Swarming in from Arizona and Oklahoma, where lawmakers have removed incentives for illegals to work, hundreds of families have relocated to Houston. There are an estimated 400,000 to 450,000 illegal immigrants in Houston already — a city known for its terrible sprawl and traffic.
Despite the Chronicle's attempt to spin the numbers by saying that many of the immigrants are "Central American refugees" and attributing Texas' stability in the national housing slump to "a long tradition of relying on skilled labor from Latin America" (skilled in what, exactly?) it profiles some day laborers who spell it all out under the subtitle "Labor up, income down":
''I was working [in Oklahoma] in September, but they passed a law that allows the local police to act like immigration agents," Fernandez said. ''I came here 25 days after they passed the law – I wasn't going to let them experiment on me."
Ortiz, a native of southern Mexico, said he left Phoenix eight months ago working 60 to 70 hours a week as a nursery worker.
Immigration agents raided his job site, but he evaded arrest.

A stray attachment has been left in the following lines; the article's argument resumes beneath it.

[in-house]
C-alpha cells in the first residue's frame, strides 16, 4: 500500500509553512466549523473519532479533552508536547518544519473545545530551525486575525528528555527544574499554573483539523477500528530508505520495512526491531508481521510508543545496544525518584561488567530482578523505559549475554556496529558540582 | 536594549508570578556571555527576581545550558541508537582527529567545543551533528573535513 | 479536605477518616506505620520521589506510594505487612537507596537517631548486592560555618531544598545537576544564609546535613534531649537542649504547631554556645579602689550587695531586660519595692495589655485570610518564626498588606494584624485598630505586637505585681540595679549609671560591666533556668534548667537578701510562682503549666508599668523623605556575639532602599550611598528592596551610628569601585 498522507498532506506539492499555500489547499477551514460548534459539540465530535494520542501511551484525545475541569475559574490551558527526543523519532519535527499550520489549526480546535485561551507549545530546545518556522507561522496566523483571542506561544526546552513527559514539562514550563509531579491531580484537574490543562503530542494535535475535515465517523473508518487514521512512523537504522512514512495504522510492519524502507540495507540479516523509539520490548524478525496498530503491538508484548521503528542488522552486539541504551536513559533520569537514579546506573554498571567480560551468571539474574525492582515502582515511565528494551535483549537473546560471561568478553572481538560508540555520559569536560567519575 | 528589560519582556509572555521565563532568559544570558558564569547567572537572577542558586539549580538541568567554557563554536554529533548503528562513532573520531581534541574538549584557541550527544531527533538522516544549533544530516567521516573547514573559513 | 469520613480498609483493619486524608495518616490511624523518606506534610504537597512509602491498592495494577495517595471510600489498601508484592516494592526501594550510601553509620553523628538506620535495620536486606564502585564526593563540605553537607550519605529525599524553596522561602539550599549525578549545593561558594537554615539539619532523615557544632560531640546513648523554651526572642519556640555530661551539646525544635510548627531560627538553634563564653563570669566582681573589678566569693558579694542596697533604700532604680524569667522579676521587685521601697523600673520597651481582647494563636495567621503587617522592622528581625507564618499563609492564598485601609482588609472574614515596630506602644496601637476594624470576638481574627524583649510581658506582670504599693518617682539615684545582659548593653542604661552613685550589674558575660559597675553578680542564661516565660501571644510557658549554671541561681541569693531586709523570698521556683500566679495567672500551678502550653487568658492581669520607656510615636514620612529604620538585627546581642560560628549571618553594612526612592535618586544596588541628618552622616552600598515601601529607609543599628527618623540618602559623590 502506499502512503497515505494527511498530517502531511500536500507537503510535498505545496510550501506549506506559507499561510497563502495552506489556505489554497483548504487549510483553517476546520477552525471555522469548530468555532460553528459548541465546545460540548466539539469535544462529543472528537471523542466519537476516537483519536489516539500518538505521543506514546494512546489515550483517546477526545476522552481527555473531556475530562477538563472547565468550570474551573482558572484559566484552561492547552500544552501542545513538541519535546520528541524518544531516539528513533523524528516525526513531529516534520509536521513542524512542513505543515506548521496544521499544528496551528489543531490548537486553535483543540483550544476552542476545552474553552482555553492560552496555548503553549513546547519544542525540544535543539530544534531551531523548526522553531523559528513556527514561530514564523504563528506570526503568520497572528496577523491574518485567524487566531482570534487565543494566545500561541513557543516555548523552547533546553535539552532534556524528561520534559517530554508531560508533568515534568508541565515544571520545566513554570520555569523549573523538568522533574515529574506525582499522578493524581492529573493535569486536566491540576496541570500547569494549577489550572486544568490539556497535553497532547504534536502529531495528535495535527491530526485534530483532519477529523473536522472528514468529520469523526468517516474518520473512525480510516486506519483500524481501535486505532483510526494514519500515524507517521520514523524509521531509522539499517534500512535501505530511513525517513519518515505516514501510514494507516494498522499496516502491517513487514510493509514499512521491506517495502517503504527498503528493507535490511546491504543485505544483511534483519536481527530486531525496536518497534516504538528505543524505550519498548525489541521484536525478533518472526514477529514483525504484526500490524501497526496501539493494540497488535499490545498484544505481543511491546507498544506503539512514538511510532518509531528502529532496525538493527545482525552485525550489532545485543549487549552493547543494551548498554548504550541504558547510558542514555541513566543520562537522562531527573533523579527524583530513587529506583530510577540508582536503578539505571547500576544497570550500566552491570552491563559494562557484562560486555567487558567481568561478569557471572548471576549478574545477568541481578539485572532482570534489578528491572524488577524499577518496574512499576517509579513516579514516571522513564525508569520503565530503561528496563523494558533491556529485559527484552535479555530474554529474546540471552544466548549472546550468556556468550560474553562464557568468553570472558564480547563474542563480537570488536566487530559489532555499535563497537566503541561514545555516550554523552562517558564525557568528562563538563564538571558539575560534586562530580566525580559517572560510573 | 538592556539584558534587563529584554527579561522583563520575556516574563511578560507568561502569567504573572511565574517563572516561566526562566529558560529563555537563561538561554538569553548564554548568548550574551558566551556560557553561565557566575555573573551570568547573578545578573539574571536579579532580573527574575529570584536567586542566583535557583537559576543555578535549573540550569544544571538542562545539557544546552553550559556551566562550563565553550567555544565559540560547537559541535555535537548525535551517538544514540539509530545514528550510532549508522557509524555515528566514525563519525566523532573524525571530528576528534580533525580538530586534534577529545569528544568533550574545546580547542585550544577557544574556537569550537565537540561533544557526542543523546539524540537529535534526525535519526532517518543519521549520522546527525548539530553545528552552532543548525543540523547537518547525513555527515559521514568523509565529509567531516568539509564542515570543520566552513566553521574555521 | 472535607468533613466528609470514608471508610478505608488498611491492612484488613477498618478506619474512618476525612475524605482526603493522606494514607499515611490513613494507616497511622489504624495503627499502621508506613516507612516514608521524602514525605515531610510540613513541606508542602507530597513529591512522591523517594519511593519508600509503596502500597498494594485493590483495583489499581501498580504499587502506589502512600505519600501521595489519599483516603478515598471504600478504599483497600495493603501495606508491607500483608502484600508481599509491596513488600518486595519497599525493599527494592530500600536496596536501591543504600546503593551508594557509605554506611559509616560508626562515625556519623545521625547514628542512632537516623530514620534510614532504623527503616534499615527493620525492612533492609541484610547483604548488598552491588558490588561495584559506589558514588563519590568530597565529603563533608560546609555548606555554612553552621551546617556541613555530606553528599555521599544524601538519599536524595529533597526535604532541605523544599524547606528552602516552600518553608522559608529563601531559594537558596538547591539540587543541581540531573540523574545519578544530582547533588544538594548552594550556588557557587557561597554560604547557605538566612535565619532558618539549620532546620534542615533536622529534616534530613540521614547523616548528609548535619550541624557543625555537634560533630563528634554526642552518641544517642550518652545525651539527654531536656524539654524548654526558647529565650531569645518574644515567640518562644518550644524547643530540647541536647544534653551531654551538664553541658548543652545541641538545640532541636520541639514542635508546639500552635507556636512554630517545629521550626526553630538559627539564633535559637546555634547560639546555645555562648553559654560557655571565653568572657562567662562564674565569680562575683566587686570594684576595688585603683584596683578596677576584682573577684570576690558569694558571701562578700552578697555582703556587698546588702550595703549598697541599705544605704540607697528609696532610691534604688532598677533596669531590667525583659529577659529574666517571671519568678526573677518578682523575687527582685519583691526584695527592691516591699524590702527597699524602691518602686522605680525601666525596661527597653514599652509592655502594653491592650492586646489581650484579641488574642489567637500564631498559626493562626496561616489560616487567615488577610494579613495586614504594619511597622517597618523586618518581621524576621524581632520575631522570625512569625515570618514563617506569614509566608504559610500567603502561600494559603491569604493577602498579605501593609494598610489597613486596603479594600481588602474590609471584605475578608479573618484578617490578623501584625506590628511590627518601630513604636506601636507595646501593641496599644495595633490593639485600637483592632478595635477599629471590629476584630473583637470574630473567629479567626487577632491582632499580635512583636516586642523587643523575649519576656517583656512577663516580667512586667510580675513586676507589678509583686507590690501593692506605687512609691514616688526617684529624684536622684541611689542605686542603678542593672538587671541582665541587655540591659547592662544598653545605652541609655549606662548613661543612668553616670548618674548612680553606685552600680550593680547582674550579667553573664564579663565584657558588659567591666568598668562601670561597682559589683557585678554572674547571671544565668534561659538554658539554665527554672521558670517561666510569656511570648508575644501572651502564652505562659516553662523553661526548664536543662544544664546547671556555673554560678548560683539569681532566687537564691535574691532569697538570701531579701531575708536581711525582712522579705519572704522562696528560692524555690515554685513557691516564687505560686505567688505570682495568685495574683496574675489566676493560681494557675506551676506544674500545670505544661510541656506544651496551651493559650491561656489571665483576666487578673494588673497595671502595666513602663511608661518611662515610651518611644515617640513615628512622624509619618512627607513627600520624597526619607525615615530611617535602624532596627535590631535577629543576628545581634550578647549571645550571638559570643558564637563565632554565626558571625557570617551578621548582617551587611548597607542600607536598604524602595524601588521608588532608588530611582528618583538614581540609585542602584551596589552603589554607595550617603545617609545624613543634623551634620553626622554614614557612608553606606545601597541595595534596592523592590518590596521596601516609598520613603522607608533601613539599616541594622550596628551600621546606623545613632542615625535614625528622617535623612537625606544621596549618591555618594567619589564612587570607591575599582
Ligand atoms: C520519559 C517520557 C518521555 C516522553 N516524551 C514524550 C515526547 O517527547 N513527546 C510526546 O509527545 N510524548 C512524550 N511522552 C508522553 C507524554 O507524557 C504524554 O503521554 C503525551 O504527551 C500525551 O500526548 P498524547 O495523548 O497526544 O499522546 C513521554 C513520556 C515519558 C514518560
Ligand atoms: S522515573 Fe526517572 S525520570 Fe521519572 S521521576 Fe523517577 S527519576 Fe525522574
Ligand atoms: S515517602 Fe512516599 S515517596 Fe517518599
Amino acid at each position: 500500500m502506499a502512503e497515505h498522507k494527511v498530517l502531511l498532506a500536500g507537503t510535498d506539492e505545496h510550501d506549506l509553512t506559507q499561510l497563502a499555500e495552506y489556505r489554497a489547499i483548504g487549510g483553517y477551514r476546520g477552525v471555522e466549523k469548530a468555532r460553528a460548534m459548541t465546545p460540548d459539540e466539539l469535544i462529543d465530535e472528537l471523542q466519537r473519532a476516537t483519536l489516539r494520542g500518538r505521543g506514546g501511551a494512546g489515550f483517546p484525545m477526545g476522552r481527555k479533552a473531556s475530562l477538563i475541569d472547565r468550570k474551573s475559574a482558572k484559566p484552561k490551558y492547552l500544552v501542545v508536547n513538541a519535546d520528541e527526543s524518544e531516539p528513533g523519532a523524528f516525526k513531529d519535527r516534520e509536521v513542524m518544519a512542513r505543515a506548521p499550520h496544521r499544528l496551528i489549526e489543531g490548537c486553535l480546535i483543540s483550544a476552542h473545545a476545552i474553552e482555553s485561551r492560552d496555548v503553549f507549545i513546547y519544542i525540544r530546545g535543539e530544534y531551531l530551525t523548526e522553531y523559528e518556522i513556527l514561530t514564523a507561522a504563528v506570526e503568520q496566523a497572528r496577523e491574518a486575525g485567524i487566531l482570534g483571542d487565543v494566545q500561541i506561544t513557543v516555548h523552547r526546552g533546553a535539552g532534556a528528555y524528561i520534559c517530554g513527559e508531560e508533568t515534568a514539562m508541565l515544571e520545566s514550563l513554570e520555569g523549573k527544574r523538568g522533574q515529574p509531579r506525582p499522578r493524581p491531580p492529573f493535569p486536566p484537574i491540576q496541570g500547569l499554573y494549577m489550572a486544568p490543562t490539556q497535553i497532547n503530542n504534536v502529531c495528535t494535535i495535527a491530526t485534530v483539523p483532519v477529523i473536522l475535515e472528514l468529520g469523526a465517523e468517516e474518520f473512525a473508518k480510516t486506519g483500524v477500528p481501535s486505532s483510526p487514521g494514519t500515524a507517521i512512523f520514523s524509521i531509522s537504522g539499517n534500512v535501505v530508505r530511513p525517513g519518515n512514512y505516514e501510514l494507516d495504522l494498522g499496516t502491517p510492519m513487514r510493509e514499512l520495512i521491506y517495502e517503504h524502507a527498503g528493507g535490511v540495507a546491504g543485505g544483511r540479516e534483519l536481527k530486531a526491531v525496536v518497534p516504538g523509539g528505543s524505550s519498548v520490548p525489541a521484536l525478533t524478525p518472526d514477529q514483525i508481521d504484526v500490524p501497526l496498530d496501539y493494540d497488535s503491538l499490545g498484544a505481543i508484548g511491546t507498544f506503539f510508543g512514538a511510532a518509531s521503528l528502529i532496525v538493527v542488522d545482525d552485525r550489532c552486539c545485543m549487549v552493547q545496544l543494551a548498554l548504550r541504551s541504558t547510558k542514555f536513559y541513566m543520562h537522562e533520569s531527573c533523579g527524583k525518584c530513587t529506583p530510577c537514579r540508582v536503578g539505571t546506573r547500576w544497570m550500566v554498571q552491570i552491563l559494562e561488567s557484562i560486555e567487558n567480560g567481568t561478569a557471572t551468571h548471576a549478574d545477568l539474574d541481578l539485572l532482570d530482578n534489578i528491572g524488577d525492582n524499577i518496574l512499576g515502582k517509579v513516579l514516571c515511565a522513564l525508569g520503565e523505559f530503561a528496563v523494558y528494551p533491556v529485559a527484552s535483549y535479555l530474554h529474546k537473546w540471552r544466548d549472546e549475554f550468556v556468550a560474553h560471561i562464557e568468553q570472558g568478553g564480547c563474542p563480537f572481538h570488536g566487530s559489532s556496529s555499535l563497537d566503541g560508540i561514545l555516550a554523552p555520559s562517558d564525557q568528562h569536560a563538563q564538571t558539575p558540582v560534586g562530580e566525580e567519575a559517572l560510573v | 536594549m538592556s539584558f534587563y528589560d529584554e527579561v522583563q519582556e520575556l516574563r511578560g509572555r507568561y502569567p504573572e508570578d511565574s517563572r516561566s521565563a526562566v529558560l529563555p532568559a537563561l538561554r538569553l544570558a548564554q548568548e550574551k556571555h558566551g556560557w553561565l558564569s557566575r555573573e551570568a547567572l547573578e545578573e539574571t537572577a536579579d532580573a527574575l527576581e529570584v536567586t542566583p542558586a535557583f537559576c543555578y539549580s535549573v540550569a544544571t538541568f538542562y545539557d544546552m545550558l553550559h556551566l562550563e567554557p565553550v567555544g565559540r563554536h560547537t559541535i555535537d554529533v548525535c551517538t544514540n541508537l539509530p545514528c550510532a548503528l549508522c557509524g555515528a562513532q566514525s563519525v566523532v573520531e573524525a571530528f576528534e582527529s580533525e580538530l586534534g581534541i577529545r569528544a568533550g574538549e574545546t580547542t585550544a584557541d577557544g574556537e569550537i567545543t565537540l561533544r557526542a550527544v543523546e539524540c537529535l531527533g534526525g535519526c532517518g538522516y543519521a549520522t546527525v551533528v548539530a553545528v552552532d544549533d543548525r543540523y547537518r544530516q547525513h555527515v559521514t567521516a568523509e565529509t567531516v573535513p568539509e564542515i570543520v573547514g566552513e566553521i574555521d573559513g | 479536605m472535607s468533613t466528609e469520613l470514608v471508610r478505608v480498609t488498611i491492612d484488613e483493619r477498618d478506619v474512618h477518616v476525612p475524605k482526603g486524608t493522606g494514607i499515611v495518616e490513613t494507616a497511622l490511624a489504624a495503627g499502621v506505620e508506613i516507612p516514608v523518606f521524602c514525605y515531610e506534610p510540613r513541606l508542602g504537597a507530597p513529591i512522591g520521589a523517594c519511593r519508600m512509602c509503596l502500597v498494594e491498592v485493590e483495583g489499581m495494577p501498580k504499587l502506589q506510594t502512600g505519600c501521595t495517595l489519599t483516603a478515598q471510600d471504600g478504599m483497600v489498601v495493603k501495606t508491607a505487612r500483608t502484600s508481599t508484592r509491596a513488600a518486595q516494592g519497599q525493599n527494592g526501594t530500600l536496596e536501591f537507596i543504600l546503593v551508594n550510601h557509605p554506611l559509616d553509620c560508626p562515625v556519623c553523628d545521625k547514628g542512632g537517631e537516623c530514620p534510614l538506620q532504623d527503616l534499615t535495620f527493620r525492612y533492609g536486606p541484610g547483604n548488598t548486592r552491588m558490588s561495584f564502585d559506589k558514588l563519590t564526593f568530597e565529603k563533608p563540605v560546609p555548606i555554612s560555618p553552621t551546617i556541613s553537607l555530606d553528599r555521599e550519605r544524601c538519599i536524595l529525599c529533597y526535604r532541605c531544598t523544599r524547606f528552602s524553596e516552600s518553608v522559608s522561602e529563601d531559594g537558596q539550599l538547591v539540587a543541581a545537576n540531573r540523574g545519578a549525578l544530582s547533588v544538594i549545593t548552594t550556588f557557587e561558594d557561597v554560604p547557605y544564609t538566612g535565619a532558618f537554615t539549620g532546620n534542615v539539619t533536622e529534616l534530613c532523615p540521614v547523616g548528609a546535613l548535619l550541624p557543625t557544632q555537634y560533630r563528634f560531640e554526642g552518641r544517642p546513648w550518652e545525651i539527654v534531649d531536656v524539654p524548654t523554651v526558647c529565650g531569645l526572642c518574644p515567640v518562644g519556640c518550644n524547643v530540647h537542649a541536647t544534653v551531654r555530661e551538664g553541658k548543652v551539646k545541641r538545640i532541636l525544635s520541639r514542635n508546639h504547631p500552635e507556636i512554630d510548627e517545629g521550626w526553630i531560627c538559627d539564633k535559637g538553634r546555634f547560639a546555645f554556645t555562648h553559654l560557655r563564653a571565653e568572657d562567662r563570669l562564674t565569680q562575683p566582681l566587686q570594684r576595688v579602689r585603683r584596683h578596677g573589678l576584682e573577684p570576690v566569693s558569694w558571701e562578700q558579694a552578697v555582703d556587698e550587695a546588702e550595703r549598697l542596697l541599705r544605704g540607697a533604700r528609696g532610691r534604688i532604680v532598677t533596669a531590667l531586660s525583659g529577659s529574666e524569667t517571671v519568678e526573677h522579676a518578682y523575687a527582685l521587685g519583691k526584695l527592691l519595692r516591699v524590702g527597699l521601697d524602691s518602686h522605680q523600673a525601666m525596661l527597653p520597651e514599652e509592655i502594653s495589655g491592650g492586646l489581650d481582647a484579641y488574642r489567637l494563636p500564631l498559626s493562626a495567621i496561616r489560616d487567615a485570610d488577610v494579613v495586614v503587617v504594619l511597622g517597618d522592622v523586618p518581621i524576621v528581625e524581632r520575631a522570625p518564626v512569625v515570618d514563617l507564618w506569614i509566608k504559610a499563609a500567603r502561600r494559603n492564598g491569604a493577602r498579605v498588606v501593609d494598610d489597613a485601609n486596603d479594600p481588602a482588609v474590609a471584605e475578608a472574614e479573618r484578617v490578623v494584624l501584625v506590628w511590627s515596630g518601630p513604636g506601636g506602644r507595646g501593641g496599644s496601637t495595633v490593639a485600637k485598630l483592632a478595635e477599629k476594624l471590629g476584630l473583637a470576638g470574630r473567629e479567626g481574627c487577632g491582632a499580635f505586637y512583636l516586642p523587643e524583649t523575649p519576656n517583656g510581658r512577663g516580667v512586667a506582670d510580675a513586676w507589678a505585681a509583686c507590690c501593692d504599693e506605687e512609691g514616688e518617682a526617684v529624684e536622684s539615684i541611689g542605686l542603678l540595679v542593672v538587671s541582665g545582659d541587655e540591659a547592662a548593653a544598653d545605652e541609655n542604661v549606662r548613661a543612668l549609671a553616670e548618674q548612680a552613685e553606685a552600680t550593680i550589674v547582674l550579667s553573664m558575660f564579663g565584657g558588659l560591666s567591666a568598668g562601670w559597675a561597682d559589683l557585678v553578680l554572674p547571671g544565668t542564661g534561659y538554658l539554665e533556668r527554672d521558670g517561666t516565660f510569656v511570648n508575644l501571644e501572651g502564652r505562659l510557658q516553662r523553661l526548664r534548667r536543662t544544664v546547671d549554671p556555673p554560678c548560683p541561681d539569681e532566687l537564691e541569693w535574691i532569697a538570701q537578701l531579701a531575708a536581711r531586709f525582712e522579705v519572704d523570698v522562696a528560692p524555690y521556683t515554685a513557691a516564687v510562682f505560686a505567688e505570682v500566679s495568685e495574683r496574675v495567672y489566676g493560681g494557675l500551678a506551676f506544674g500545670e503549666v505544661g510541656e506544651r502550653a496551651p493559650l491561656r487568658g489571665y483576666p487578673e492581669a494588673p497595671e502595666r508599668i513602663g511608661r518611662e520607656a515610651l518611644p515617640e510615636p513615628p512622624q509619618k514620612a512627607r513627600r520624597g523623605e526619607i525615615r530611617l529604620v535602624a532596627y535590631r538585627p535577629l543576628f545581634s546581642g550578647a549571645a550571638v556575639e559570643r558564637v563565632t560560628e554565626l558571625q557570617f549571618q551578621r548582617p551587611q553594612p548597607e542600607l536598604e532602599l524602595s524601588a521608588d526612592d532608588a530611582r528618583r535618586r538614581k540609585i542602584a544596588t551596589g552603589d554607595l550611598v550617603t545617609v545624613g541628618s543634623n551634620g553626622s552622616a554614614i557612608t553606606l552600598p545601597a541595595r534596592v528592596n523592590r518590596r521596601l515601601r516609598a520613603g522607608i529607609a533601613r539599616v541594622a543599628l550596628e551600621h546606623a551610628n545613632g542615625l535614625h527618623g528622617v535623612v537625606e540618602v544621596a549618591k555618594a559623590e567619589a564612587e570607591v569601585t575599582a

Now, he's standing on Houston street corners. He said that in a good week he can pick up two or three days of yardwork. He barely earns enough, after paying his rent and food bills, to send money home to his wife and son in Tabasco state.
So, kids, what do we learn from this?
1. Remove incentives, and immigrants will remove themselves, 2. Law enforcement does have a deterrent effect on other illegals 3. A steep increase in the illegal population in a city even as large a Houston means less work for everybody, including those who were there first. In other words, competition does exist, even where skill does not.
I even find some solace in the misguided conclusion on which the article ends:
As the implications of laws in other states play out, Hubbard, the Mexican consul from Dallas, doubts many immigrants will go back to Mexico.
'I think they will relocate. They will at least give it one more try," Hubbard said. ''It's very difficult to cross the border, and expensive, too."
One more try? And then what? It's more difficult and expensive to be away from your family, living under the law, speaking a foreign language with no job, than it is to just go home.